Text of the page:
United Kingdom constituencies

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In the United Kingdom, each of the electoral areas or divisions called constituencies elects one or more members to a parliament or assembly.

The United Kingdom now has five bodies with members elected by constituencies:

One member is elected to these bodies for each constituency by the first past the post system of election, except in the Northern Ireland Assembly, where six members are elected for each constituency using the Single Transferable Vote system (A single member is returned to the House of Commons for each Northern Ireland constituency). In addition, the Scottish Parliament and the Welsh and London Assemblies elect further members under the Additional Member System.

As of 2005, the House of Commons has 646 constituencies representing the whole of the United Kingdom. The Scottish Parliament is a devolved parliament with constituencies representing Scotland. The London, Northern Ireland and Welsh assemblies are devolved assemblies with constituencies representing Greater London, Northern Ireland and Wales.

The Scottish Parliament and Northern Ireland Assembly have legislative powers while the Welsh and London Assemblies do not.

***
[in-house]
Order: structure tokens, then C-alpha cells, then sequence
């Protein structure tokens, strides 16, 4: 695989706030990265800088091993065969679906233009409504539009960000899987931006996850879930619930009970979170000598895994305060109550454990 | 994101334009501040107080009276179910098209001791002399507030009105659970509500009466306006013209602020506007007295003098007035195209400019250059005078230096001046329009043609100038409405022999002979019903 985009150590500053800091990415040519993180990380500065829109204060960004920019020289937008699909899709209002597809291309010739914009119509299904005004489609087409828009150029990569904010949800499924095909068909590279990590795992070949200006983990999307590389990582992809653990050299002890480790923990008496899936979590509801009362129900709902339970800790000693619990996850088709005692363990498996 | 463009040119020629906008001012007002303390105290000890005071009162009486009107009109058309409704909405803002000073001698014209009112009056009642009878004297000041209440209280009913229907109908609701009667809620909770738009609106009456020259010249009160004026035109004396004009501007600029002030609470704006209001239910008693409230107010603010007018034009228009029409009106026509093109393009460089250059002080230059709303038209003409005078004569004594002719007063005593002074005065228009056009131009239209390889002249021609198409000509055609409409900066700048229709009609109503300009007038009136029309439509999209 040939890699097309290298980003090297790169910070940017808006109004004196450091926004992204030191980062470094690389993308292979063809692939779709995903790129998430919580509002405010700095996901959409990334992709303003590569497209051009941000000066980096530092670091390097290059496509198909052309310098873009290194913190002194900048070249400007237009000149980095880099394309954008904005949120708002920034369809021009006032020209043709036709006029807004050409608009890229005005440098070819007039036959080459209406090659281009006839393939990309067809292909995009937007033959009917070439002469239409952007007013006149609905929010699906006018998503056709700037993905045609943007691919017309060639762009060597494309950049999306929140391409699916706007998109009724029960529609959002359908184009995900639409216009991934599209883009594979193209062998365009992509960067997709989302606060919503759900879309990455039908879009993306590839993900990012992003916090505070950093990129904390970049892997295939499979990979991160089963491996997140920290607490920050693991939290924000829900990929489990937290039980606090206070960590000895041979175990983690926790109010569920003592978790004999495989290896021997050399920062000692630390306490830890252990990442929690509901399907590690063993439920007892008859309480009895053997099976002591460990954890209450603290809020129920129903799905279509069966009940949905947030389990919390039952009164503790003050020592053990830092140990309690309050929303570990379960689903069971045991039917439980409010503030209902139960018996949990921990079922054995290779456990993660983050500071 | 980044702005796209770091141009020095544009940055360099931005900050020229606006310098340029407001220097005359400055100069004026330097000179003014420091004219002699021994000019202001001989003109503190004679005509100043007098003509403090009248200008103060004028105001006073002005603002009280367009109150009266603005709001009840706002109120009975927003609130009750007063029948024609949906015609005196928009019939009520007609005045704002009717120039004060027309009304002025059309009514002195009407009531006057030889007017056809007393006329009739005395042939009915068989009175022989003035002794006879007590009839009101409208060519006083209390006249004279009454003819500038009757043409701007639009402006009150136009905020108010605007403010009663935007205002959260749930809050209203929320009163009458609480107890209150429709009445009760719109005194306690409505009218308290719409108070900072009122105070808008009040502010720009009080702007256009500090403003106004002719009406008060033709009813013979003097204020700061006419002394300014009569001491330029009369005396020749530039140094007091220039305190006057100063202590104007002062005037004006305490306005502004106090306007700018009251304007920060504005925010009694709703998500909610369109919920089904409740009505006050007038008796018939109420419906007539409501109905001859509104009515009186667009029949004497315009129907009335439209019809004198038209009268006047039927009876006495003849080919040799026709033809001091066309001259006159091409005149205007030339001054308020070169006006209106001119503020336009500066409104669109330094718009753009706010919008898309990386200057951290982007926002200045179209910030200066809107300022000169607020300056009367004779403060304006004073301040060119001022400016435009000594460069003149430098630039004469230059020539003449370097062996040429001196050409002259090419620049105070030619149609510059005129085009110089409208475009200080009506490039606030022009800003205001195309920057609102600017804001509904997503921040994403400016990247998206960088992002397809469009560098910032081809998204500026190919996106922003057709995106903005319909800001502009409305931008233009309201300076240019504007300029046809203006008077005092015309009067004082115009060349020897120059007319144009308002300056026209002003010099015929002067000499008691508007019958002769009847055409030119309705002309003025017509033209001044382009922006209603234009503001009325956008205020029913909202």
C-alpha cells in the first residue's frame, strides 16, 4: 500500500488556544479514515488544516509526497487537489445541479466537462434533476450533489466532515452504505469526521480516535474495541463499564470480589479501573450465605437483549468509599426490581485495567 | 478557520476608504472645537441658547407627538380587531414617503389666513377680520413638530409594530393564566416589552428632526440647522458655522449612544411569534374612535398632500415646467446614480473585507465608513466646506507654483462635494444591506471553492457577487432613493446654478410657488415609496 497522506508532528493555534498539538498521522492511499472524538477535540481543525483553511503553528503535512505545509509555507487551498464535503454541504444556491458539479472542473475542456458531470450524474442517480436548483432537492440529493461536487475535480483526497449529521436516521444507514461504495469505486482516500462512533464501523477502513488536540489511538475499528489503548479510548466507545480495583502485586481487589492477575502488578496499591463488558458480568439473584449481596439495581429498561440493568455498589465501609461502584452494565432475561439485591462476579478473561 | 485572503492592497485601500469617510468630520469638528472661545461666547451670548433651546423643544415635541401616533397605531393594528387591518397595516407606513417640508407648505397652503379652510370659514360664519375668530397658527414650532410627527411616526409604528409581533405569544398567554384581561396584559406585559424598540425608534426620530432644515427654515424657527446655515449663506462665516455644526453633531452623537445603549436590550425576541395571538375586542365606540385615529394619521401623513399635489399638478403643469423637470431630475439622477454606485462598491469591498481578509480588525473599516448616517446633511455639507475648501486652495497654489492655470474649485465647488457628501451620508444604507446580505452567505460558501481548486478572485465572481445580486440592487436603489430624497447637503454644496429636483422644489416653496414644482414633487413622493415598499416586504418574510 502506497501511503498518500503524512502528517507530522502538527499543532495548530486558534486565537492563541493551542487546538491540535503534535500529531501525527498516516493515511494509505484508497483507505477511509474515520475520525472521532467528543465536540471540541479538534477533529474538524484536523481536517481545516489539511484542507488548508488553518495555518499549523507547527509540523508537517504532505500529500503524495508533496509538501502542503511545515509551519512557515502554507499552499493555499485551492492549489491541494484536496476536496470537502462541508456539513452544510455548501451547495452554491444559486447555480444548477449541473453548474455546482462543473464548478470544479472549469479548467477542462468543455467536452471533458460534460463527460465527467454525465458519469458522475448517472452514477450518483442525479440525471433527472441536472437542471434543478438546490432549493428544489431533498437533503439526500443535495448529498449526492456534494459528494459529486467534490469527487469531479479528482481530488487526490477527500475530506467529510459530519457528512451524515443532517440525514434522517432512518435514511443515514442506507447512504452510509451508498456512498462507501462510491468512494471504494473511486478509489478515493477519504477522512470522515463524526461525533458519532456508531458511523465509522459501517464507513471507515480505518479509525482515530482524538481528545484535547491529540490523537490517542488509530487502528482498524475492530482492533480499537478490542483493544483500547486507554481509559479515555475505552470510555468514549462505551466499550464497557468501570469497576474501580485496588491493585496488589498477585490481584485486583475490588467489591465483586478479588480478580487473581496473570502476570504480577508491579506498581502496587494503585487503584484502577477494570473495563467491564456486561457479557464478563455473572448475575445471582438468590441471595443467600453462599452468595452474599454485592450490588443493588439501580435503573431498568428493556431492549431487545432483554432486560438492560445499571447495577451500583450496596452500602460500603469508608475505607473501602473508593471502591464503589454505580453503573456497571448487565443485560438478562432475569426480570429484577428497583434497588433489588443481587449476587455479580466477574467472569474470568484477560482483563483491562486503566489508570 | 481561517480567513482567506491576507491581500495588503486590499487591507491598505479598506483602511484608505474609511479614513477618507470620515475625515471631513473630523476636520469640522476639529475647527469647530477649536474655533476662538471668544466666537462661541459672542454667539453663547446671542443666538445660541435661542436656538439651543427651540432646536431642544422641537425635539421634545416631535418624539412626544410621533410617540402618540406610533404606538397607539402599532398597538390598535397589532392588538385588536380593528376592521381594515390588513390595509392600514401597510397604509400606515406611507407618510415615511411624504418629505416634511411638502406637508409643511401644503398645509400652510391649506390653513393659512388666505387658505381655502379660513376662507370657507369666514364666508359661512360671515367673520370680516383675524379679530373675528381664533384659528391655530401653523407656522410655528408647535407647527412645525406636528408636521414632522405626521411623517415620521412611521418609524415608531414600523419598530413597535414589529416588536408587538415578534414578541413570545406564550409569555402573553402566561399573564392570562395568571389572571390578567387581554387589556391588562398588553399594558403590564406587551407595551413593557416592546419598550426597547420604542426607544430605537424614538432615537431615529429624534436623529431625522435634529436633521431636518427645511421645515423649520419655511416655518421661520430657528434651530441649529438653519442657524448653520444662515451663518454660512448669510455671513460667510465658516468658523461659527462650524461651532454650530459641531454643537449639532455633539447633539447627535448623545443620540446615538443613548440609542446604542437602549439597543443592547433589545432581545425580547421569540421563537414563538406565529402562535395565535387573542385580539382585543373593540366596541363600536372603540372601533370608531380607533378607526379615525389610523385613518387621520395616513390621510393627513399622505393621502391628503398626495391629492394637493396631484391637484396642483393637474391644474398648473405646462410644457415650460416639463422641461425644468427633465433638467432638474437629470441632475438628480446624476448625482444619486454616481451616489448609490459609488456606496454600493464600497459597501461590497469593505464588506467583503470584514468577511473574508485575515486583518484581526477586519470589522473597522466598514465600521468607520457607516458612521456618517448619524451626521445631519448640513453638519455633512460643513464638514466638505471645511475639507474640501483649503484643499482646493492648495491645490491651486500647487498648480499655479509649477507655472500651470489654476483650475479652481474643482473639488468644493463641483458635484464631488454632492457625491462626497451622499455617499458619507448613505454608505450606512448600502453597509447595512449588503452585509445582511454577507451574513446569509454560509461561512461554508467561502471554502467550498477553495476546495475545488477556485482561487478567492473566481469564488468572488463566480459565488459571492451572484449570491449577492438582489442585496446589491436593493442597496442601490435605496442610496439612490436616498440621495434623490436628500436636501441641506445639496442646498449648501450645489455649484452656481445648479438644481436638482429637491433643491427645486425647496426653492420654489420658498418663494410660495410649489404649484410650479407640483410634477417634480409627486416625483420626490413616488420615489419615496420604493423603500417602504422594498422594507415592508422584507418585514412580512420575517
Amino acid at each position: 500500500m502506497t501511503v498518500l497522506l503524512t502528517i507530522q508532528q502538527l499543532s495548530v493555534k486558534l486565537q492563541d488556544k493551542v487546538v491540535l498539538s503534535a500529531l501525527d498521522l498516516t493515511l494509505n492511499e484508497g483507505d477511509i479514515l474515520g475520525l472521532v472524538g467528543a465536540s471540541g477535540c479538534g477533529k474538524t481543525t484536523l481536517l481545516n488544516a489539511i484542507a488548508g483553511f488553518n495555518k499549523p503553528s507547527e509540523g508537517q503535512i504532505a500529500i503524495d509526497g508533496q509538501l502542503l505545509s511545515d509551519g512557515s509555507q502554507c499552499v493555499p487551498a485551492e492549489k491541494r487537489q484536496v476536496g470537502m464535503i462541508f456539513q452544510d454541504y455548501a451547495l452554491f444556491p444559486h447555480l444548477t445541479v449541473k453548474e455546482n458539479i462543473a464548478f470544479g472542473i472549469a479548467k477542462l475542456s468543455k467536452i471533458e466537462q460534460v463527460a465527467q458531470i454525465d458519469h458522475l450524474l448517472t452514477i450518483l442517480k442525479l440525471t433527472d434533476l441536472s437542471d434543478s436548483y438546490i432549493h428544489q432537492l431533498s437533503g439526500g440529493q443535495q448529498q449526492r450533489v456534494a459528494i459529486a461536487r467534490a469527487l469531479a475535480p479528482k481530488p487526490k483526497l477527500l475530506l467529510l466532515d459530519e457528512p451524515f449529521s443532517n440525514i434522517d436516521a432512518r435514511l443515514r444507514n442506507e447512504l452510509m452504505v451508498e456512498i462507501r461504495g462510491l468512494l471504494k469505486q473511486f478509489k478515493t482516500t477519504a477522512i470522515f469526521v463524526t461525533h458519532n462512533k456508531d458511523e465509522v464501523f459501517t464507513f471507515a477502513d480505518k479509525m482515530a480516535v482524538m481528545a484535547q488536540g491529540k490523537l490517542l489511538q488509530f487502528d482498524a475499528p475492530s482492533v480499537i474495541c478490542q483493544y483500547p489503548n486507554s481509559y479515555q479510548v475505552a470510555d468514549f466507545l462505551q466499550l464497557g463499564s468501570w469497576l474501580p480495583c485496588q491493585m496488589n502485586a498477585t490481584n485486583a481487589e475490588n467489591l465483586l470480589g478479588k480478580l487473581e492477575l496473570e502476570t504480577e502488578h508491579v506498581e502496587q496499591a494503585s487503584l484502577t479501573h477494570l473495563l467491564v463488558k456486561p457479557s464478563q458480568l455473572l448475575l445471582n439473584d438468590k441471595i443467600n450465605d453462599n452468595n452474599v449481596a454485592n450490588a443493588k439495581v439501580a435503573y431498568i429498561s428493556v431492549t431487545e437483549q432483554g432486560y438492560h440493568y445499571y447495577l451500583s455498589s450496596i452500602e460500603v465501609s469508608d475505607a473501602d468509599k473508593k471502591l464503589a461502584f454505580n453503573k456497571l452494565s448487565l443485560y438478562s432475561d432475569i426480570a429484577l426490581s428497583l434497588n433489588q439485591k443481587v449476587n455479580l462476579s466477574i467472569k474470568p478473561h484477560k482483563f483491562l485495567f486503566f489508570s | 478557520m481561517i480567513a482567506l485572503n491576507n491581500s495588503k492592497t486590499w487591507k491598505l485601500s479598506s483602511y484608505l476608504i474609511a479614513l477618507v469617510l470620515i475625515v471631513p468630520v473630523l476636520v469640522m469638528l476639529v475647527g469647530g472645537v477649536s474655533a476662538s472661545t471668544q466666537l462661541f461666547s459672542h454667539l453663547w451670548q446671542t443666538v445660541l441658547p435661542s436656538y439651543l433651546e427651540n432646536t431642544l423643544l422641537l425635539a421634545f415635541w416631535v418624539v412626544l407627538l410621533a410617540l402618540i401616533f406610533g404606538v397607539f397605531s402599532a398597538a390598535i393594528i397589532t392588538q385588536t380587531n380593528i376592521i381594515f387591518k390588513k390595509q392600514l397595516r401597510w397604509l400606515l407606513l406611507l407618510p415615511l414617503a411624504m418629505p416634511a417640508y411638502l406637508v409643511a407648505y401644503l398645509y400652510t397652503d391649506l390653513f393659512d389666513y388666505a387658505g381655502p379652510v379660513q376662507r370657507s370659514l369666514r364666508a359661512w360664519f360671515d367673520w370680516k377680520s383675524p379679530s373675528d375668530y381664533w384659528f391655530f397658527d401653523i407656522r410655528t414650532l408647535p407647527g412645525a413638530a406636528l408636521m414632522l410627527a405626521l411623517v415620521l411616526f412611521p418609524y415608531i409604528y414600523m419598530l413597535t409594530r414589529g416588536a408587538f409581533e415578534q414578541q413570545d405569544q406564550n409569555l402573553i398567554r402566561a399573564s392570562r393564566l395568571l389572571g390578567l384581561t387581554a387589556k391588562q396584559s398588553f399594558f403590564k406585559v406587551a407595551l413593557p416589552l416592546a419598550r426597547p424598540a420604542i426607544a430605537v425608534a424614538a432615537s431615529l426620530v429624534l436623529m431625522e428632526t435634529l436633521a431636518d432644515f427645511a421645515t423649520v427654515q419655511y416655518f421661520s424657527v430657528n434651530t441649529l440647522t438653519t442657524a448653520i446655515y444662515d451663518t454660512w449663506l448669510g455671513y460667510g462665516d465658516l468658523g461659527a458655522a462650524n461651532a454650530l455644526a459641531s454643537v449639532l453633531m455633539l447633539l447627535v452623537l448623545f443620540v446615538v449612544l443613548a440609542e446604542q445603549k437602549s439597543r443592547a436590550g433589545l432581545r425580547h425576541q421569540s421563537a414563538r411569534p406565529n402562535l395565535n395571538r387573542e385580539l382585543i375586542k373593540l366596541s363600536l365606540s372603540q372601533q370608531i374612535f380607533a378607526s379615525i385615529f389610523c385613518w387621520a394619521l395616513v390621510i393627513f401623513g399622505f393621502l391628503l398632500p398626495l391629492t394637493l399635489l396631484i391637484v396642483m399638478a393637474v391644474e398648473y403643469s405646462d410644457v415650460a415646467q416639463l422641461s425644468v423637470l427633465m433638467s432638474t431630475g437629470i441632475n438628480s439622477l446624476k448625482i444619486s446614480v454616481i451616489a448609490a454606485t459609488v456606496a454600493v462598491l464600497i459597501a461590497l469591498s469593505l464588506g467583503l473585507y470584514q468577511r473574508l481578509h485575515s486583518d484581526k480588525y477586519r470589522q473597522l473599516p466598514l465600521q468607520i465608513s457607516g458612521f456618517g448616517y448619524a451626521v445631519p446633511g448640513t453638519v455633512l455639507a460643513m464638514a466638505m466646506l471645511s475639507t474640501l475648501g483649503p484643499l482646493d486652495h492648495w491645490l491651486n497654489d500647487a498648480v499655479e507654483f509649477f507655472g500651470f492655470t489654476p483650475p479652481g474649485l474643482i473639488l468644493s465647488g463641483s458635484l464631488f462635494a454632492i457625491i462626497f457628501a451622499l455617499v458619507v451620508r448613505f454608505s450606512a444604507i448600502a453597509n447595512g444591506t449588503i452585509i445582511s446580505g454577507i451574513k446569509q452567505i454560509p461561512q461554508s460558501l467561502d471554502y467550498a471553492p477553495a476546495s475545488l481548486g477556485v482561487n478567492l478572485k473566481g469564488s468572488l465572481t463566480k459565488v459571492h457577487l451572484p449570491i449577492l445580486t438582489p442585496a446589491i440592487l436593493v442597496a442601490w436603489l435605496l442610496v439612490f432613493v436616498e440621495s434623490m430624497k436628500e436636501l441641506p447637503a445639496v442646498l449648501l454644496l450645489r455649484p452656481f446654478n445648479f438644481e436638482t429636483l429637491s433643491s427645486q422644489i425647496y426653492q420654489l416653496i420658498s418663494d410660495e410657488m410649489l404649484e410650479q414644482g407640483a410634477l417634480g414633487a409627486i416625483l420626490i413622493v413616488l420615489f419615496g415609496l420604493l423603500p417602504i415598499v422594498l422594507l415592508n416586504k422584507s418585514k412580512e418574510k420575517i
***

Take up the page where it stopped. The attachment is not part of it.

Outside Greater London, England has no directly-elected devolved assembly or parliament and all constituencies are of the House of Commons.

Greater London, Northern Ireland, Scotland and Wales all have two kinds of constituency: House of Commons and devolved assembly or parliament. A House of Commons constituency may have the same name as that of a devolved body: it does not have necessarily the same boundaries.

For local elections, areas are known as ward or electoral divisions.

[edit] Scottish Parliament constituencies

The Scottish Parliament itself and all its now existing constituencies were created, effectively, in 1999, when the first Members of the Scottish Parliament (MSPs) were elected to the then new parliament.

In 1999, Scottish Parliament constituencies were based on pre-existing United Kingdom House of Commons constituencies. All but two had the same names and boundaries. The two exceptions are Orkney and Shetland: Orkney and Shetland was then, and is now, just one House of Commons constituency and, dating from 1707, the oldest of those constituencies.

For the 2005 House of Commons general election, the number of House of Commons constituencies in Scotland was reduced from 72 to 59 and the Scottish Parliament constituencies remained as they had been in 1999. Just two House of Commons constituencies now have boundaries identical with those of Scottish Parliament constituencies. However, both now have different names: Na h-Eileanan an Iar instead of Western Isles and Renfrewshire East instead of Eastwood.

Scottish Parliament constituencies are grouped into eight electoral regions, each electing seven additional members from party lists, to produce a form of proportional representation.

[edit] See also

United Kingdom constituencies

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